SLS Beverly Hills, A SPG Luxury Collection Property

I’m in Shanghai right now, right in the middle of my humongous December trip.  Apologies to not having to much content these past few days (thanks to exams), but thankfully I have a brief respite until the next semester starts in January. I decided to take a spontaneous trip to San Francisco and Los Angeles last weekend. In LA, I stayed at the SLS Beverly Hills, a category 6 SPG Luxury Collection property, where I managed to snag a really good rate of $199. My friend, who is SPG Platinum, booked the stay for me. Generally, I stay at Hyatt properties as a Diamond member, so I’m used to properties exceeding standard Diamond benefits. US Starwood properties are known for mediocre treatment of status guests, so I’d was interested in how this stay would compare. Overall, I was impressed by the property, but what stuck with me most of all was the events that occurred at check-in.

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SLS Beverly Hills

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SLS Beverly Hills

My friend and I were right behind a Japanese gentleman checking in. He was acknowledged as an SPG Platinum by the check-in agent, offered 4pm late checkout, and the selection of points or continental breakfast as the Platinum amenity. Then she proactively said she would “check for upgrades.” I was shocked when the check-in agent told the guest that there were “no upgrades available”. What was most hilarious, was that she said that with a straight face, as if that was really the case when that clearly was not true. My friend and I couldn’t help but nervously laugh and re-check the app for available rooms, which still showed a few Studio Suites and Signature Suites, respectively the lowest category base suite, and the third highest suite category (below the equivalents of a Diplomatic/Ambassador and Presidential Suite). Premium regular rooms were also on sale.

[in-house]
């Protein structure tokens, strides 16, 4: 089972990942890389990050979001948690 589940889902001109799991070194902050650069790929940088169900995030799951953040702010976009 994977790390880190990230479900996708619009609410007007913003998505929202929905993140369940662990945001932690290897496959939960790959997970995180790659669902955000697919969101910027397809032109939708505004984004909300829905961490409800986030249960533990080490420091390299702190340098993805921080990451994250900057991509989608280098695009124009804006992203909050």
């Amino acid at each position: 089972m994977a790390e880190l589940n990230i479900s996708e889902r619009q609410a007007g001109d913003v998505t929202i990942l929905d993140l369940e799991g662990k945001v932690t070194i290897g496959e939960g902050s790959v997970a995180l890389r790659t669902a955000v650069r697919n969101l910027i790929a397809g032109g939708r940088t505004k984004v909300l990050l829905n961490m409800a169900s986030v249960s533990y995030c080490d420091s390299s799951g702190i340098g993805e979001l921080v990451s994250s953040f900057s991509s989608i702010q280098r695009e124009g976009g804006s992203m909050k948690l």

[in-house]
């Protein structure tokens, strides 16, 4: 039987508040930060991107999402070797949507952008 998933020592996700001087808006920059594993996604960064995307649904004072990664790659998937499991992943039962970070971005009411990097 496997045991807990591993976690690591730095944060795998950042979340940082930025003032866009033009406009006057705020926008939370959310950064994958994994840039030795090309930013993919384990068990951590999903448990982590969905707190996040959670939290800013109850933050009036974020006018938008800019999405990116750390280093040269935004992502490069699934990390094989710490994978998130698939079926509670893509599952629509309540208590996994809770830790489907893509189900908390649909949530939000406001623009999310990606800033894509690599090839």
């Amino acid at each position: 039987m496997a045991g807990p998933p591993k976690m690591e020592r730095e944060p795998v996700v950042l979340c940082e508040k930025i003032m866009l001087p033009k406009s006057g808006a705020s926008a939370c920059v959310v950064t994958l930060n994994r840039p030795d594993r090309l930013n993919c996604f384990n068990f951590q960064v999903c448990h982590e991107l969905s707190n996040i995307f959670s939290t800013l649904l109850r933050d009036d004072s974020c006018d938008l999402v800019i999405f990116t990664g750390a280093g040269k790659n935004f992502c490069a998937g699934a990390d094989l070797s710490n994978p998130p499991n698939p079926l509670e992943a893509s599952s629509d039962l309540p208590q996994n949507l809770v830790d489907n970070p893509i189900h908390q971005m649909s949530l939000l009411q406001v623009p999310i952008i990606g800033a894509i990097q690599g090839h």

Perhaps he was already pre-upgraded to some form of premium room, but it’s quite telling of elite guest treatment when he got absolutely no upgrade at check-in. After he got his key, we were checked in by the same staff member. After pleasantries, she then proceeded to tell us that she was going to “check for upgrades”. Unsurprisingly, we were told too that there were no upgrades. My friend then interrupted saying that he saw suite inventory available on the spg.com site. At first we were offered a Studio Suite with two beds, with the suite with the king bed “being cleaned”. We were able to push for a Signature Suite after I told her I wouldn’t need a 4pm checkout, as the Signature Suite was pre-booked for a guest tomorrow afternoon.

My opinion is that you should be entitled to publicly stated status benefits even if you’re not proactively offered them. This just emphasizes how you need to be a smart traveller by knowing what you’re entitled to (without sounding arrogant or obnoxious) and simply by asking, since there isn’t anything wrong with that. I’m fairly sure had I not checked inventory and asked the agent, I likely wouldn’t have ended up with a very nice room. Don’t forget the power of twitter either – you can reach out to their social media people if you encounter any elite upgrade shenanigans of the hotel kind. Elite status is only good if you’re using the benefits!

Overall, the property was very nice, and I loved my room.

SLS Beverly Hills

SLS Beverly Hills

Room rates at the SLS Beverly Hills start at $352 USD in January 2015. I stayed in a 65 sqm Signature Suite which went for $649 USD that night. As a SPG Category 6 property, you can redeem 20,000 points for a free night.

Book your stay at the SLS Beverly Hills here.

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Comments

  1. “US Starwood properties are known for mediocre treatment of status guests” – could you post (or maybe you have posted, so perhaps link) a comparative overview of different chains for someone who’s potentially starting out with loyalty programs?

  2. Another example of deception and lies. A status member should not have to fight for his or her benefits. Disgusting. But, I’m happy you were able to throw it back at reception.

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